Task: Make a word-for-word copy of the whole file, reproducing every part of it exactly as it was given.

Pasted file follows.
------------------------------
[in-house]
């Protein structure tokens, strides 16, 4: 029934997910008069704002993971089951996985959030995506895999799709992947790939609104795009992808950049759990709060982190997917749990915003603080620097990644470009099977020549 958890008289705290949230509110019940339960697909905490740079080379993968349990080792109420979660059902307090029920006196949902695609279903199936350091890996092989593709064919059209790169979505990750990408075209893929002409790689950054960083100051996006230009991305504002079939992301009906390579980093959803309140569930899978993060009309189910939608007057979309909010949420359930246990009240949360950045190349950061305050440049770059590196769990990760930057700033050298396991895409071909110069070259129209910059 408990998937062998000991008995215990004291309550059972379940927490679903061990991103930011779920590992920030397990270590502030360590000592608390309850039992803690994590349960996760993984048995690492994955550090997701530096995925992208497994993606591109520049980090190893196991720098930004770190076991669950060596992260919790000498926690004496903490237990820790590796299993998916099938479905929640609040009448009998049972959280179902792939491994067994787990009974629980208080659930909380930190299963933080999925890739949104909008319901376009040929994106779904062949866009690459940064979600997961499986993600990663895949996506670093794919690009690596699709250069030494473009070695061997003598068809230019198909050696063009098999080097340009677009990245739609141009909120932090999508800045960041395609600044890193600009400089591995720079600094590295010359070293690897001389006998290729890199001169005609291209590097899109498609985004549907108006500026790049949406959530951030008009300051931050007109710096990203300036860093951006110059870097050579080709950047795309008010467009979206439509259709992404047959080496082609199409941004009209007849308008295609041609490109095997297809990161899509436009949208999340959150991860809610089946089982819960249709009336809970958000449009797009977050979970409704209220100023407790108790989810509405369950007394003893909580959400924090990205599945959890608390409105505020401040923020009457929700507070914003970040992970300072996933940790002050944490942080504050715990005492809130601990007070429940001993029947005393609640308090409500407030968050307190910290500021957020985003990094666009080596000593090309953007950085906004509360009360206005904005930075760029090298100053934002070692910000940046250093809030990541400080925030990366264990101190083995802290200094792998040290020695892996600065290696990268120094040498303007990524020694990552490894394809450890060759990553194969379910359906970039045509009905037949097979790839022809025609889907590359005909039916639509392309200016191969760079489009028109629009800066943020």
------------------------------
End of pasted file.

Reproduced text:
[in-house]
């Protein structure tokens, strides 16, 4: 029934997910008069704002993971089951996985959030995506895999799709992947790939609104795009992808950049759990709060982190997917749990915003603080620097990644470009099977020549 958890008289705290949230509110019940339960697909905490740079080379993968349990080792109420979660059902307090029920006196949902695609279903199936350091890996092989593709064919059209790169979505990750990408075209893929002409790689950054960083100051996006230009991305504002079939992301009906390579980093959803309140569930899978993060009309189910939608007057979309909010949420359930246990009240949360950045190349950061305050440049770059590196769990990760930057700033050298396991895409071909110069070259129209910059 408990998937062998000991008995215990004291309550059972379940927490679903061990991103930011779920590992920030397990270590502030360590000592608390309850039992803690994590349960996760993984048995690492994955550090997701530096995925992208497994993606591109520049980090190893196991720098930004770190076991669950060596992260919790000498926690004496903490237990820790590796299993998916099938479905929640609040009448009998049972959280179902792939491994067994787990009974629980208080659930909380930190299963933080999925890739949104909008319901376009040929994106779904062949866009690459940064979600997961499986993600990663895949996506670093794919690009690596699709250069030494473009070695061997003598068809230019198909050696063009098999080097340009677009990245739609141009909120932090999508800045960041395609600044890193600009400089591995720079600094590295010359070293690897001389006998290729890199001169005609291209590097899109498609985004549907108006500026790049949406959530951030008009300051931050007109710096990203300036860093951006110059870097050579080709950047795309008010467009979206439509259709992404047959080496082609199409941004009209007849308008295609041609490109095997297809990161899509436009949208999340959150991860809610089946089982819960249709009336809970958000449009797009977050979970409704209220100023407790108790989810509405369950007394003893909580959400924090990205599945959890608390409105505020401040923020009457929700507070914003970040992970300072996933940790002050944490942080504050715990005492809130601990007070429940001993029947005393609640308090409500407030968050307190910290500021957020985003990094666009080596000593090309953007950085906004509360009360206005904005930075760029090298100053934002070692910000940046250093809030990541400080925030990366264990101190083995802290200094792998040290020695892996600065290696990268120094040498303007990524020694990552490894394809450890060759990553194969379910359906970039045509009905037949097979790839022809025609889907590359005909039916639509392309200016191969760079489009028109629009800066943020």